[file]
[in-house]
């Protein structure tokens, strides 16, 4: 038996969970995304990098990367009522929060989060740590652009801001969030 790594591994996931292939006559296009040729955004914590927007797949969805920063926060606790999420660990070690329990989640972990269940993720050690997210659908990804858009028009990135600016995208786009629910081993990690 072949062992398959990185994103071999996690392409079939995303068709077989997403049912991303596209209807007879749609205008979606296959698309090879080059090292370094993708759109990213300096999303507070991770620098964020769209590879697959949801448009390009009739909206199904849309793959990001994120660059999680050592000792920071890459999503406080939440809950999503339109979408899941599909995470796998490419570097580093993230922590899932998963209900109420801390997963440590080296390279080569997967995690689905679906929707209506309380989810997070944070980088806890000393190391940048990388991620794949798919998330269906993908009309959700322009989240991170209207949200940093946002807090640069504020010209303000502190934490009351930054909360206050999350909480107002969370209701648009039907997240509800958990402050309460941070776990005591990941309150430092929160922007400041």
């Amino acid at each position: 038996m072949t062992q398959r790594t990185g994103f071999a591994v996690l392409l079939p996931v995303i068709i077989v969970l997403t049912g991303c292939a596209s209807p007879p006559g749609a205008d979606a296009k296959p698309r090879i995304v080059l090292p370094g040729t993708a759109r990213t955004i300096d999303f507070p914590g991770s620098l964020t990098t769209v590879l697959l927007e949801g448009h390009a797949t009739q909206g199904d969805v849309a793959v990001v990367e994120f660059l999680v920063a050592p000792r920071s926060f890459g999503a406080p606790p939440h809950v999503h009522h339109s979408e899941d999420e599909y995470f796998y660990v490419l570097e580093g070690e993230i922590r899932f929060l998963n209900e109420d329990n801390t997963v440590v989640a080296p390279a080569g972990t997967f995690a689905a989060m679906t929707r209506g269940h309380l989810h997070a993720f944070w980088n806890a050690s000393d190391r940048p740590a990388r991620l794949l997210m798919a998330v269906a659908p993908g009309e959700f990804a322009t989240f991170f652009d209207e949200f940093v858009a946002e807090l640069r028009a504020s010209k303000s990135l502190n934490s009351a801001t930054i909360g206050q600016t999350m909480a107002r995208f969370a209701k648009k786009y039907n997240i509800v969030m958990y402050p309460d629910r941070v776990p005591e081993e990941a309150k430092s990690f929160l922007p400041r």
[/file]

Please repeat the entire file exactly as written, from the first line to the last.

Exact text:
[in-house]
């Protein structure tokens, strides 16, 4: 038996969970995304990098990367009522929060989060740590652009801001969030 790594591994996931292939006559296009040729955004914590927007797949969805920063926060606790999420660990070690329990989640972990269940993720050690997210659908990804858009028009990135600016995208786009629910081993990690 072949062992398959990185994103071999996690392409079939995303068709077989997403049912991303596209209807007879749609205008979606296959698309090879080059090292370094993708759109990213300096999303507070991770620098964020769209590879697959949801448009390009009739909206199904849309793959990001994120660059999680050592000792920071890459999503406080939440809950999503339109979408899941599909995470796998490419570097580093993230922590899932998963209900109420801390997963440590080296390279080569997967995690689905679906929707209506309380989810997070944070980088806890000393190391940048990388991620794949798919998330269906993908009309959700322009989240991170209207949200940093946002807090640069504020010209303000502190934490009351930054909360206050999350909480107002969370209701648009039907997240509800958990402050309460941070776990005591990941309150430092929160922007400041």
């Amino acid at each position: 038996m072949t062992q398959r790594t990185g994103f071999a591994v996690l392409l079939p996931v995303i068709i077989v969970l997403t049912g991303c292939a596209s209807p007879p006559g749609a205008d979606a296009k296959p698309r090879i995304v080059l090292p370094g040729t993708a759109r990213t955004i300096d999303f507070p914590g991770s620098l964020t990098t769209v590879l697959l927007e949801g448009h390009a797949t009739q909206g199904d969805v849309a793959v990001v990367e994120f660059l999680v920063a050592p000792r920071s926060f890459g999503a406080p606790p939440h809950v999503h009522h339109s979408e899941d999420e599909y995470f796998y660990v490419l570097e580093g070690e993230i922590r899932f929060l998963n209900e109420d329990n801390t997963v440590v989640a080296p390279a080569g972990t997967f995690a689905a989060m679906t929707r209506g269940h309380l989810h997070a993720f944070w980088n806890a050690s000393d190391r940048p740590a990388r991620l794949l997210m798919a998330v269906a659908p993908g009309e959700f990804a322009t989240f991170f652009d209207e949200f940093v858009a946002e807090l640069r028009a504020s010209k303000s990135l502190n934490s009351a801001t930054i909360g206050q600016t999350m909480a107002r995208f969370a209701k648009k786009y039907n997240i509800v969030m958990y402050p309460d629910r941070v776990p005591e081993e990941a309150k430092s990690f929160l922007p400041r």